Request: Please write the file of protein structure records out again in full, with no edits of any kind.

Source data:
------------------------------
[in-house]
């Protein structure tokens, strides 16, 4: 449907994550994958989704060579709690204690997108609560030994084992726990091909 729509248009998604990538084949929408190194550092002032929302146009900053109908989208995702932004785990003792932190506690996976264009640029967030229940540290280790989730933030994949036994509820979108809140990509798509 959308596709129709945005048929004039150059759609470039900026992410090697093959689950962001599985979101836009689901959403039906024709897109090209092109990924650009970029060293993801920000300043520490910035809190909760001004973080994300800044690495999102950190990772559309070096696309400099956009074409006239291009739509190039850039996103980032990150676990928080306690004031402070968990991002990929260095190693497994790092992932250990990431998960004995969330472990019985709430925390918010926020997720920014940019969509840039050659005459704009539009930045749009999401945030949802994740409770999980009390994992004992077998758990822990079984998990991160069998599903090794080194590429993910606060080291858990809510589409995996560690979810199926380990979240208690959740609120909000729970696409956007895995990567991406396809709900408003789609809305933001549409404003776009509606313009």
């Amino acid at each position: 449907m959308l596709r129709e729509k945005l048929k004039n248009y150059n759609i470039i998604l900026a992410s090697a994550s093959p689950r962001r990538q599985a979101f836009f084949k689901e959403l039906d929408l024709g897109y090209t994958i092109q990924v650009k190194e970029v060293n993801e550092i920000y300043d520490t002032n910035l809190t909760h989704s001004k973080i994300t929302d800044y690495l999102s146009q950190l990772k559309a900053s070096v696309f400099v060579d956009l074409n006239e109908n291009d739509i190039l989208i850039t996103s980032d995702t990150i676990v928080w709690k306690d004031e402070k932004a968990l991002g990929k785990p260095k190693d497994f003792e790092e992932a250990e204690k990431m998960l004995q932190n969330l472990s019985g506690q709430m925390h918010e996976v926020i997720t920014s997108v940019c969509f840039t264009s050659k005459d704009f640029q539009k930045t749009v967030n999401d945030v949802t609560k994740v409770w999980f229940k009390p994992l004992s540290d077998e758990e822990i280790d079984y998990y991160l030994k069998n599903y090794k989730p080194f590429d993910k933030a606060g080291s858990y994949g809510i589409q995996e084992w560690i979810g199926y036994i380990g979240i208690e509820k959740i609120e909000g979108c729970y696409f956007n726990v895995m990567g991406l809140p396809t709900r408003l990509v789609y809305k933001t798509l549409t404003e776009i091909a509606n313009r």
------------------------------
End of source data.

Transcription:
[in-house]
């Protein structure tokens, strides 16, 4: 449907994550994958989704060579709690204690997108609560030994084992726990091909 729509248009998604990538084949929408190194550092002032929302146009900053109908989208995702932004785990003792932190506690996976264009640029967030229940540290280790989730933030994949036994509820979108809140990509798509 959308596709129709945005048929004039150059759609470039900026992410090697093959689950962001599985979101836009689901959403039906024709897109090209092109990924650009970029060293993801920000300043520490910035809190909760001004973080994300800044690495999102950190990772559309070096696309400099956009074409006239291009739509190039850039996103980032990150676990928080306690004031402070968990991002990929260095190693497994790092992932250990990431998960004995969330472990019985709430925390918010926020997720920014940019969509840039050659005459704009539009930045749009999401945030949802994740409770999980009390994992004992077998758990822990079984998990991160069998599903090794080194590429993910606060080291858990809510589409995996560690979810199926380990979240208690959740609120909000729970696409956007895995990567991406396809709900408003789609809305933001549409404003776009509606313009």
């Amino acid at each position: 449907m959308l596709r129709e729509k945005l048929k004039n248009y150059n759609i470039i998604l900026a992410s090697a994550s093959p689950r962001r990538q599985a979101f836009f084949k689901e959403l039906d929408l024709g897109y090209t994958i092109q990924v650009k190194e970029v060293n993801e550092i920000y300043d520490t002032n910035l809190t909760h989704s001004k973080i994300t929302d800044y690495l999102s146009q950190l990772k559309a900053s070096v696309f400099v060579d956009l074409n006239e109908n291009d739509i190039l989208i850039t996103s980032d995702t990150i676990v928080w709690k306690d004031e402070k932004a968990l991002g990929k785990p260095k190693d497994f003792e790092e992932a250990e204690k990431m998960l004995q932190n969330l472990s019985g506690q709430m925390h918010e996976v926020i997720t920014s997108v940019c969509f840039t264009s050659k005459d704009f640029q539009k930045t749009v967030n999401d945030v949802t609560k994740v409770w999980f229940k009390p994992l004992s540290d077998e758990e822990i280790d079984y998990y991160l030994k069998n599903y090794k989730p080194f590429d993910k933030a606060g080291s858990y994949g809510i589409q995996e084992w560690i979810g199926y036994i380990g979240i208690e509820k959740i609120e909000g979108c729970y696409f956007n726990v895995m990567g991406l809140p396809t709900r408003l990509v789609y809305k933001t798509l549409t404003e776009i091909a509606n313009r």